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Will Catholic Church show courage?

As senior bishops gather in Rome, the Vatican knows what it needs to do.

Pope Francis chairs the annual address to the

Pope Francis chairs the annual address to the Church's governing Curia at the Vatican on December 21, 2018 at the Vatican. Photo Credit: AFP/Getty Images/Filippo Monteforte

One would expect the gathering of the leaders of Catholic bishops on the scandal roiling the church to immediately issue a document similar to the Dallas Charter of 2002 establishing zero tolerance of sexual abuse by priests to include bishops. One might assume after the meeting gets underway Thursday in Rome that the Vatican will demand transparent investigations to ensure accountability for the church. That is, for both clergy and laity.

One would be wise to temper such expectations and assumptions. It’s better to be prepared to receive the news that Pope Francis will direct the leaders of the Catholic bishops to begin to draft guidelines. Still, there is some good news: The pope has essentially admitted that the crisis isn’t confined to the United States or Ireland or Australia or Chile. It is a problem that affects every parish on the globe. This is big. For India, or Africa, where the systematic rape of nuns by bishops and priests has gone unanswered for decades, the simple act of naming this truth offers a small measure of liberation.

Directing a draft of guidelines, or issuing guidelines themselves, is not enough to stop the church’s downward spiral. To say the situation is desperate is no exaggeration: Churches have been emptying for a long time for several reasons, and the process has now sped up, threatening the church’s existence. What can the Vatican do? The church has much of value to offer the world, but has profoundly compromised its moral authority. This loss of moral authority is inseparably entwined with the abuse cases and the cover-up problem, which itself is entwined with clericalism, and often buttressed by ideologues with bully pulpits who purport to speak for the church. The message of Jesus (and the model of the present pope) seems to be lost on them.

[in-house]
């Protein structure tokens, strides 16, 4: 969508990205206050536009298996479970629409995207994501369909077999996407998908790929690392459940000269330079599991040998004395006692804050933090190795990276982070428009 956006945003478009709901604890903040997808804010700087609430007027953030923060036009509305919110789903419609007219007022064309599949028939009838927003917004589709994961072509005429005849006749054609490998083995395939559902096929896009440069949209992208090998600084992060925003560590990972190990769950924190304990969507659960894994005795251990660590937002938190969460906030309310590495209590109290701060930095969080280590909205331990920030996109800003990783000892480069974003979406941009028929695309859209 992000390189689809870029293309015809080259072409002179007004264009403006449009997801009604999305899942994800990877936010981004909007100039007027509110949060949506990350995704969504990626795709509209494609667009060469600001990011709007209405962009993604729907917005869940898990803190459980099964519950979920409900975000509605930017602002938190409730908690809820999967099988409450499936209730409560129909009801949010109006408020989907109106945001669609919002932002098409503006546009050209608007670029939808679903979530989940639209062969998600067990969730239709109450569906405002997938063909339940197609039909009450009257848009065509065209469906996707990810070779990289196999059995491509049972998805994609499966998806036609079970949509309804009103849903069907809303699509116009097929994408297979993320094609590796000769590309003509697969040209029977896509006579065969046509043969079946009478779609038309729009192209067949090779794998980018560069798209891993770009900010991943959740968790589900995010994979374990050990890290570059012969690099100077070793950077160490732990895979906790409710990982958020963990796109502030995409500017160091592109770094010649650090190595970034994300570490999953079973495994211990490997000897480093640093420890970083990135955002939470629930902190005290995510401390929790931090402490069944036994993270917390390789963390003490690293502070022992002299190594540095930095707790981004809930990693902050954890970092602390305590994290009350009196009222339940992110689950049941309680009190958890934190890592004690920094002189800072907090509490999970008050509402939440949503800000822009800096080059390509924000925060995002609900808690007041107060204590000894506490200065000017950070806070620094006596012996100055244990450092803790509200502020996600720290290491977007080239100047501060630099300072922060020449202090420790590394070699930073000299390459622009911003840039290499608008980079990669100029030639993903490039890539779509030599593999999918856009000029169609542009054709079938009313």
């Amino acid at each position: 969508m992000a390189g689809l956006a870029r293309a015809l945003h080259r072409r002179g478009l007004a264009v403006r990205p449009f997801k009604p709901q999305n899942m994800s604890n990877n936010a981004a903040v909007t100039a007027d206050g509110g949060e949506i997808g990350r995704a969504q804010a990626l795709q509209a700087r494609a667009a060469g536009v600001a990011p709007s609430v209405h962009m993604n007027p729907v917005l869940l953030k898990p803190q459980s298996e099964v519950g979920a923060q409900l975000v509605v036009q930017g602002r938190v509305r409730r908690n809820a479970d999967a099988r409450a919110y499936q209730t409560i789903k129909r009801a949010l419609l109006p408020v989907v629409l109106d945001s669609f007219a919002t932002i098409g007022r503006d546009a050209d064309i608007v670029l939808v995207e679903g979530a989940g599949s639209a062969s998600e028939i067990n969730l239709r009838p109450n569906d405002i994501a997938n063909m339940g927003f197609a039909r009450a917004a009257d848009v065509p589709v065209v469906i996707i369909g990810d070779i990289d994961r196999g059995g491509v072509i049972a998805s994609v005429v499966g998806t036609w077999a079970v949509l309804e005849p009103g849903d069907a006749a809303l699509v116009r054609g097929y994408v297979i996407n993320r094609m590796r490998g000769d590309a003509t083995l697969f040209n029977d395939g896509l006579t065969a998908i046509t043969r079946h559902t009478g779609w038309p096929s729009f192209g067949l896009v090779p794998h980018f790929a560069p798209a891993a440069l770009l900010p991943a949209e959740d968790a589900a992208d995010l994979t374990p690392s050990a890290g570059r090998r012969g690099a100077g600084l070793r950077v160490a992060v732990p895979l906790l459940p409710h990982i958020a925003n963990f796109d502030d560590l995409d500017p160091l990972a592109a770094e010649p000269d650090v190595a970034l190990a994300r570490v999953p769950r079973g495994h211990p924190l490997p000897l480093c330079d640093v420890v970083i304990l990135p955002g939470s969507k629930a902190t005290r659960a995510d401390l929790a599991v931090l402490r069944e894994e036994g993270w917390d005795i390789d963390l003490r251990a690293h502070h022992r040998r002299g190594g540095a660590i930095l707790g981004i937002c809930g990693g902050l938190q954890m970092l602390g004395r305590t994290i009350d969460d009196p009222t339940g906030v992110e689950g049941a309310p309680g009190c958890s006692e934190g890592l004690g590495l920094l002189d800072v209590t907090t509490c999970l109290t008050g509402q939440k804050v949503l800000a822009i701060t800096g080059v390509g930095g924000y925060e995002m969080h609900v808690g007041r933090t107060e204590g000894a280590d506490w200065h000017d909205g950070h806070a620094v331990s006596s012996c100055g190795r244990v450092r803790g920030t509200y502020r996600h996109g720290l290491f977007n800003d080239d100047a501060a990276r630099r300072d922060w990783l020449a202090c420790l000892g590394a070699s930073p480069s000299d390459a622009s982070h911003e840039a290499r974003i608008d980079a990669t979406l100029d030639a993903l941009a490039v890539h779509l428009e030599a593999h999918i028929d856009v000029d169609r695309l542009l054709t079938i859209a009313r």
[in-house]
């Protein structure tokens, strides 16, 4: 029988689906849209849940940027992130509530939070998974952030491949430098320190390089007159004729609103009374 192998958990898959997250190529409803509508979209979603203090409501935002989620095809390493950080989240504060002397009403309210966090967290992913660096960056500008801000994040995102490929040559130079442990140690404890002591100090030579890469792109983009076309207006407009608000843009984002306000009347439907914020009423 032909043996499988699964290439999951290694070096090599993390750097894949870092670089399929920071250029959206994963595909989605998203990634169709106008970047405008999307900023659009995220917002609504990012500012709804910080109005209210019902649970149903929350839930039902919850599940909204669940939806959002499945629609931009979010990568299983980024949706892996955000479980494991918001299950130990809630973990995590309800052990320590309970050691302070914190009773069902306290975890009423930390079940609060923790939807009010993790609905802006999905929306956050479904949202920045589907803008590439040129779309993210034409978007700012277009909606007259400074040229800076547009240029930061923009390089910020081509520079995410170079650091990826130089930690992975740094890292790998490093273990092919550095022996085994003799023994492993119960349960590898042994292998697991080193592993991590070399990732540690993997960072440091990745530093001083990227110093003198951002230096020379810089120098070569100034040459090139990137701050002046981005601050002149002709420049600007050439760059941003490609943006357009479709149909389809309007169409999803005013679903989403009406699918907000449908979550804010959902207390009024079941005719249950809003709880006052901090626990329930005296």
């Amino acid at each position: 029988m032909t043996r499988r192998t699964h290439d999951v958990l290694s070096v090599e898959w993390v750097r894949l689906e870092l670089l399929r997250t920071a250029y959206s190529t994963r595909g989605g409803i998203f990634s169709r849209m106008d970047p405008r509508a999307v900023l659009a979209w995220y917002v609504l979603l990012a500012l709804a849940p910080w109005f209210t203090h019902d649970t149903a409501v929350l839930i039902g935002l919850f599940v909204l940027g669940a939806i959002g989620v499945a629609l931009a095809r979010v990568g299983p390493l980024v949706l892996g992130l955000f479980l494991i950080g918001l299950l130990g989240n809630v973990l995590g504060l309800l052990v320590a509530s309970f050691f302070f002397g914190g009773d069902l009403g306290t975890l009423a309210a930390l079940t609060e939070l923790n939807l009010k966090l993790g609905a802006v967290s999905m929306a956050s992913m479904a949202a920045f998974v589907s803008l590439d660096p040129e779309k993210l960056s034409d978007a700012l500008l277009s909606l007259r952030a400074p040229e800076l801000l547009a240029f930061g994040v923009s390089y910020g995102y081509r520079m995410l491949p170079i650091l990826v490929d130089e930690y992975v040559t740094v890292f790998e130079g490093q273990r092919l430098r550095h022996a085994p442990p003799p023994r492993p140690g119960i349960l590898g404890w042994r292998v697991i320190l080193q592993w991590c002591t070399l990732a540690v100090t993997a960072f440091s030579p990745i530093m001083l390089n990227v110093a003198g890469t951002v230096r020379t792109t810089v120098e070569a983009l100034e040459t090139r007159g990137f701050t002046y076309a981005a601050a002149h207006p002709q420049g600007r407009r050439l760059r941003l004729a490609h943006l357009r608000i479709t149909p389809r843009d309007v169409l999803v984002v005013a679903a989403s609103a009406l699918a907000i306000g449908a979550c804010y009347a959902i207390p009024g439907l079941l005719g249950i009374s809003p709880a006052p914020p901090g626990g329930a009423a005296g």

Jesus called children to himself, admonishing those around him not to deter them, but to learn from the innocents. Jesus warned that those who caused others to stumble in their faith would be better off having a “great millstone hung around their neck” and being thrown in the sea. In no uncertain terms, he condemned elitism and hypocrisy. Jesus radically embraced “the other” — all those on the margins of society, whom society preferred to think of as inconsequential.

Until children, teens, women and men aren’t used and abused by men who haven’t addressed adverse psychological aspects of their own sexuality, or are further assaulted by the cover-up; until women are embraced by the church as equal with men; until immigrants (regardless of status) are accorded the respect due them as children of God; until those rejected by this society as “other,” people of color or same-sex orientation are heard, all the words issued from this meeting and many others will not get through to the people in the pews or those outside of the church.

As president of the U.S. Conference of Catholic Bishops, Cardinal Daniel DiNardo of Texas, is our country’s representative in Rome. DiNardo himself faces cover-up accusations in Iowa and in Texas. He has released a long-awaited list of priests credibly accused of sexual abuse in his Texas diocese, surely a positive step, and one hopes, a sign of his openness to full transparency. More is needed from DiNardo and the rest of the world’s bishops. To begin to regain moral authority, the bishops must take such decisive action in Rome.

The church is always in need of reform, but reform cannot happen if the process of reform does not begin to enact change.

 Cristina R. O’Keefe is an adjunct professor in the Department of Religious Studies at St. Joseph’s College in Patchogue. The views expressed here are her own.

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